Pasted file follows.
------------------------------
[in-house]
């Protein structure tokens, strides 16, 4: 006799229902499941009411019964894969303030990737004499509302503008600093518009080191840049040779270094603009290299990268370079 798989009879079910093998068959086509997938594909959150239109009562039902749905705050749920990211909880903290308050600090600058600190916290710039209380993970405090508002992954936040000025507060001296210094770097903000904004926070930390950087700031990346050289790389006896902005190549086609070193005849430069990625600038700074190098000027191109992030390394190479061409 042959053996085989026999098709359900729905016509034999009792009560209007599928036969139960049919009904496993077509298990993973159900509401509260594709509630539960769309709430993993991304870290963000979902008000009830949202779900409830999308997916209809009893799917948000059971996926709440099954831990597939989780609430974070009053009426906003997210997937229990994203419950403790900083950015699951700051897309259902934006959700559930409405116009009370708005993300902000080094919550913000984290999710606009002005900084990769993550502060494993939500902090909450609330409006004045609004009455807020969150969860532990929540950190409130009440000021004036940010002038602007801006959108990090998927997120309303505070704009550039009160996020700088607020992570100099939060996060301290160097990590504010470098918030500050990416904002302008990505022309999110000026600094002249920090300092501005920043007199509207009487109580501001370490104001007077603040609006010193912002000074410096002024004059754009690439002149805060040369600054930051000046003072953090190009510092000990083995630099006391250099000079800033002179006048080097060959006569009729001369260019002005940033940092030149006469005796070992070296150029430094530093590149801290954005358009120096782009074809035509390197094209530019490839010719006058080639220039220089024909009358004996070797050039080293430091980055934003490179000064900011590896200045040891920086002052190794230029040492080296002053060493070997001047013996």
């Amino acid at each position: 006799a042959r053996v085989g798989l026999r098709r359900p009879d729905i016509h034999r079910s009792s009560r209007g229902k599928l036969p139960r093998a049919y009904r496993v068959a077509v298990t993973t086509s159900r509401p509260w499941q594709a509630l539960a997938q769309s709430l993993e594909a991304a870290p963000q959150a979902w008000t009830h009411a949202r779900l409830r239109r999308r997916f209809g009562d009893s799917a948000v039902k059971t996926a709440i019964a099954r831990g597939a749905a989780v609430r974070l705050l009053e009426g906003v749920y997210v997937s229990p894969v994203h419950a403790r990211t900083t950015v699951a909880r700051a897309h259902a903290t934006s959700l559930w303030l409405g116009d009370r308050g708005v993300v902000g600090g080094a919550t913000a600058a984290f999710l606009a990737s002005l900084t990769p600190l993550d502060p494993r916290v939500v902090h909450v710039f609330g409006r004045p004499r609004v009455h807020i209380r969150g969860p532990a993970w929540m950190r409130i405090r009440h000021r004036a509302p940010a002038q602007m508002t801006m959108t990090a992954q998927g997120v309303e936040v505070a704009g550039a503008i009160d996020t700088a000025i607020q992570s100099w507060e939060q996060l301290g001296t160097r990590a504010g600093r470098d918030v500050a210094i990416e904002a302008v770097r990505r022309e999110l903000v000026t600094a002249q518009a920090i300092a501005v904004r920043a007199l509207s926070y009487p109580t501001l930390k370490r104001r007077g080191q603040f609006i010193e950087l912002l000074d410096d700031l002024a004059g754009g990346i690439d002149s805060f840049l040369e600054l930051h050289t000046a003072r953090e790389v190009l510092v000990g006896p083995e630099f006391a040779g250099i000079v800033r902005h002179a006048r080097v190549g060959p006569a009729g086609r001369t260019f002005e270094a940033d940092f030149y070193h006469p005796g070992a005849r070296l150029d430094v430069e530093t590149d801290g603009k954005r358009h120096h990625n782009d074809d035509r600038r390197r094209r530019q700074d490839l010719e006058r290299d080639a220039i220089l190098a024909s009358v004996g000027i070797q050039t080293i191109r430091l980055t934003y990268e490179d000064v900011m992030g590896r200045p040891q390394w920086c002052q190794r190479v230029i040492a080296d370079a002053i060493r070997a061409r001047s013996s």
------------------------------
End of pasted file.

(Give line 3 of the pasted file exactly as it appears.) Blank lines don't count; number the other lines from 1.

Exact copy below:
């Amino acid at each position: 006799a042959r053996v085989g798989l026999r098709r359900p009879d729905i016509h034999r079910s009792s009560r209007g229902k599928l036969p139960r093998a049919y009904r496993v068959a077509v298990t993973t086509s159900r509401p509260w499941q594709a509630l539960a997938q769309s709430l993993e594909a991304a870290p963000q959150a979902w008000t009830h009411a949202r779900l409830r239109r999308r997916f209809g009562d009893s799917a948000v039902k059971t996926a709440i019964a099954r831990g597939a749905a989780v609430r974070l705050l009053e009426g906003v749920y997210v997937s229990p894969v994203h419950a403790r990211t900083t950015v699951a909880r700051a897309h259902a903290t934006s959700l559930w303030l409405g116009d009370r308050g708005v993300v902000g600090g080094a919550t913000a600058a984290f999710l606009a990737s002005l900084t990769p600190l993550d502060p494993r916290v939500v902090h909450v710039f609330g409006r004045p004499r609004v009455h807020i209380r969150g969860p532990a993970w929540m950190r409130i405090r009440h000021r004036a509302p940010a002038q602007m508002t801006m959108t990090a992954q998927g997120v309303e936040v505070a704009g550039a503008i009160d996020t700088a000025i607020q992570s100099w507060e939060q996060l301290g001296t160097r990590a504010g600093r470098d918030v500050a210094i990416e904002a302008v770097r990505r022309e999110l903000v000026t600094a002249q518009a920090i300092a501005v904004r920043a007199l509207s926070y009487p109580t501001l930390k370490r104001r007077g080191q603040f609006i010193e950087l912002l000074d410096d700031l002024a004059g754009g990346i690439d002149s805060f840049l040369e600054l930051h050289t000046a003072r953090e790389v190009l510092v000990g006896p083995e630099f006391a040779g250099i000079v800033r902005h002179a006048r080097v190549g060959p006569a009729g086609r001369t260019f002005e270094a940033d940092f030149y070193h006469p005796g070992a005849r070296l150029d430094v430069e530093t590149d801290g603009k954005r358009h120096h990625n782009d074809d035509r600038r390197r094209r530019q700074d490839l010719e006058r290299d080639a220039i220089l190098a024909s009358v004996g000027i070797q050039t080293i191109r430091l980055t934003y990268e490179d000064v900011m992030g590896r200045p040891q390394w920086c002052q190794r190479v230029i040492a080296d370079a002053i060493r070997a061409r001047s013996s």